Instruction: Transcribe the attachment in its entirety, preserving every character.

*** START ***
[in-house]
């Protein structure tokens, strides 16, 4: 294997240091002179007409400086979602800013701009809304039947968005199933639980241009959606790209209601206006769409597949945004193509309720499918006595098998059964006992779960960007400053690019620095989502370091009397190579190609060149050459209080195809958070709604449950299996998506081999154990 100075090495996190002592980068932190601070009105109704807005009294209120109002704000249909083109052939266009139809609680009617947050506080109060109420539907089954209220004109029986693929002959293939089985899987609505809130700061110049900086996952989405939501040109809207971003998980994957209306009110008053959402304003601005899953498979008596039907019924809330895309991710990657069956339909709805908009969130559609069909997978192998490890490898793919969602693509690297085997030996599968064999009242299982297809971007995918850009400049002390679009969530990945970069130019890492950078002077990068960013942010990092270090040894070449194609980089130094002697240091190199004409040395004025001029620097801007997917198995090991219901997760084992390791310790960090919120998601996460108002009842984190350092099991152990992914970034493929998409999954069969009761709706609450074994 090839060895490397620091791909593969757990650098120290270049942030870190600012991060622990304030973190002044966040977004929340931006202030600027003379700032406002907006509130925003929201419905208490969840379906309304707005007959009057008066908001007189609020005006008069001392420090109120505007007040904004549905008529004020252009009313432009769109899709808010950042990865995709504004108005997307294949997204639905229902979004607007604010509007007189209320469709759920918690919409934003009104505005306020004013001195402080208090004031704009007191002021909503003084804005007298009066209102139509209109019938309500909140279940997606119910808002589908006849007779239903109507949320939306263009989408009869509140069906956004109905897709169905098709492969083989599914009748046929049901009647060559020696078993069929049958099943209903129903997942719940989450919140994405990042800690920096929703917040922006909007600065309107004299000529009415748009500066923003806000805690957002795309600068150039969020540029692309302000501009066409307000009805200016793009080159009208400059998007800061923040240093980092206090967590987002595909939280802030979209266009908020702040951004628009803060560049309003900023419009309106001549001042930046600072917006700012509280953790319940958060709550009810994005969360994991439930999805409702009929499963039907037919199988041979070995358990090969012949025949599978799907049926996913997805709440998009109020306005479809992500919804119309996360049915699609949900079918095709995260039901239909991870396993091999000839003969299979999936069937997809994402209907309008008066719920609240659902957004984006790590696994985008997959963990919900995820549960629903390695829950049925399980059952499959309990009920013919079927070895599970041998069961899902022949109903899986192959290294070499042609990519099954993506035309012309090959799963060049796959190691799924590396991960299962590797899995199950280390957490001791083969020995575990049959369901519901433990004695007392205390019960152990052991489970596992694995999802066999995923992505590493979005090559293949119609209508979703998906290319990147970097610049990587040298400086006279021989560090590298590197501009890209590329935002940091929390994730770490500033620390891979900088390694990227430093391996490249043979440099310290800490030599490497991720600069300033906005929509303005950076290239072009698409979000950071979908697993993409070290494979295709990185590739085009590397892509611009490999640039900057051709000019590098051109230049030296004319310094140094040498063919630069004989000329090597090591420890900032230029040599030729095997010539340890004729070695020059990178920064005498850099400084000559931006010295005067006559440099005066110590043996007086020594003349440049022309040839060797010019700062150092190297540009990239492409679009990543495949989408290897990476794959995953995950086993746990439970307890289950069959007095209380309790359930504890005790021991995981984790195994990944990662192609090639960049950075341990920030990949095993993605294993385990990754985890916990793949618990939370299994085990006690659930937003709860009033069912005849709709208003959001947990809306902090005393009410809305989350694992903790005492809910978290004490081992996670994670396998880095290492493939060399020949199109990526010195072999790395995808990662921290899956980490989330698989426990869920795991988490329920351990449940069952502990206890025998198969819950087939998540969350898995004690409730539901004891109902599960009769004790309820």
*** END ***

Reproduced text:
[in-house]
């Protein structure tokens, strides 16, 4: 294997240091002179007409400086979602800013701009809304039947968005199933639980241009959606790209209601206006769409597949945004193509309720499918006595098998059964006992779960960007400053690019620095989502370091009397190579190609060149050459209080195809958070709604449950299996998506081999154990 100075090495996190002592980068932190601070009105109704807005009294209120109002704000249909083109052939266009139809609680009617947050506080109060109420539907089954209220004109029986693929002959293939089985899987609505809130700061110049900086996952989405939501040109809207971003998980994957209306009110008053959402304003601005899953498979008596039907019924809330895309991710990657069956339909709805908009969130559609069909997978192998490890490898793919969602693509690297085997030996599968064999009242299982297809971007995918850009400049002390679009969530990945970069130019890492950078002077990068960013942010990092270090040894070449194609980089130094002697240091190199004409040395004025001029620097801007997917198995090991219901997760084992390791310790960090919120998601996460108002009842984190350092099991152990992914970034493929998409999954069969009761709706609450074994 090839060895490397620091791909593969757990650098120290270049942030870190600012991060622990304030973190002044966040977004929340931006202030600027003379700032406002907006509130925003929201419905208490969840379906309304707005007959009057008066908001007189609020005006008069001392420090109120505007007040904004549905008529004020252009009313432009769109899709808010950042990865995709504004108005997307294949997204639905229902979004607007604010509007007189209320469709759920918690919409934003009104505005306020004013001195402080208090004031704009007191002021909503003084804005007298009066209102139509209109019938309500909140279940997606119910808002589908006849007779239903109507949320939306263009989408009869509140069906956004109905897709169905098709492969083989599914009748046929049901009647060559020696078993069929049958099943209903129903997942719940989450919140994405990042800690920096929703917040922006909007600065309107004299000529009415748009500066923003806000805690957002795309600068150039969020540029692309302000501009066409307000009805200016793009080159009208400059998007800061923040240093980092206090967590987002595909939280802030979209266009908020702040951004628009803060560049309003900023419009309106001549001042930046600072917006700012509280953790319940958060709550009810994005969360994991439930999805409702009929499963039907037919199988041979070995358990090969012949025949599978799907049926996913997805709440998009109020306005479809992500919804119309996360049915699609949900079918095709995260039901239909991870396993091999000839003969299979999936069937997809994402209907309008008066719920609240659902957004984006790590696994985008997959963990919900995820549960629903390695829950049925399980059952499959309990009920013919079927070895599970041998069961899902022949109903899986192959290294070499042609990519099954993506035309012309090959799963060049796959190691799924590396991960299962590797899995199950280390957490001791083969020995575990049959369901519901433990004695007392205390019960152990052991489970596992694995999802066999995923992505590493979005090559293949119609209508979703998906290319990147970097610049990587040298400086006279021989560090590298590197501009890209590329935002940091929390994730770490500033620390891979900088390694990227430093391996490249043979440099310290800490030599490497991720600069300033906005929509303005950076290239072009698409979000950071979908697993993409070290494979295709990185590739085009590397892509611009490999640039900057051709000019590098051109230049030296004319310094140094040498063919630069004989000329090597090591420890900032230029040599030729095997010539340890004729070695020059990178920064005498850099400084000559931006010295005067006559440099005066110590043996007086020594003349440049022309040839060797010019700062150092190297540009990239492409679009990543495949989408290897990476794959995953995950086993746990439970307890289950069959007095209380309790359930504890005790021991995981984790195994990944990662192609090639960049950075341990920030990949095993993605294993385990990754985890916990793949618990939370299994085990006690659930937003709860009033069912005849709709208003959001947990809306902090005393009410809305989350694992903790005492809910978290004490081992996670994670396998880095290492493939060399020949199109990526010195072999790395995808990662921290899956980490989330698989426990869920795991988490329920351990449940069952502990206890025998198969819950087939998540969350898995004690409730539901004891109902599960009769004790309820």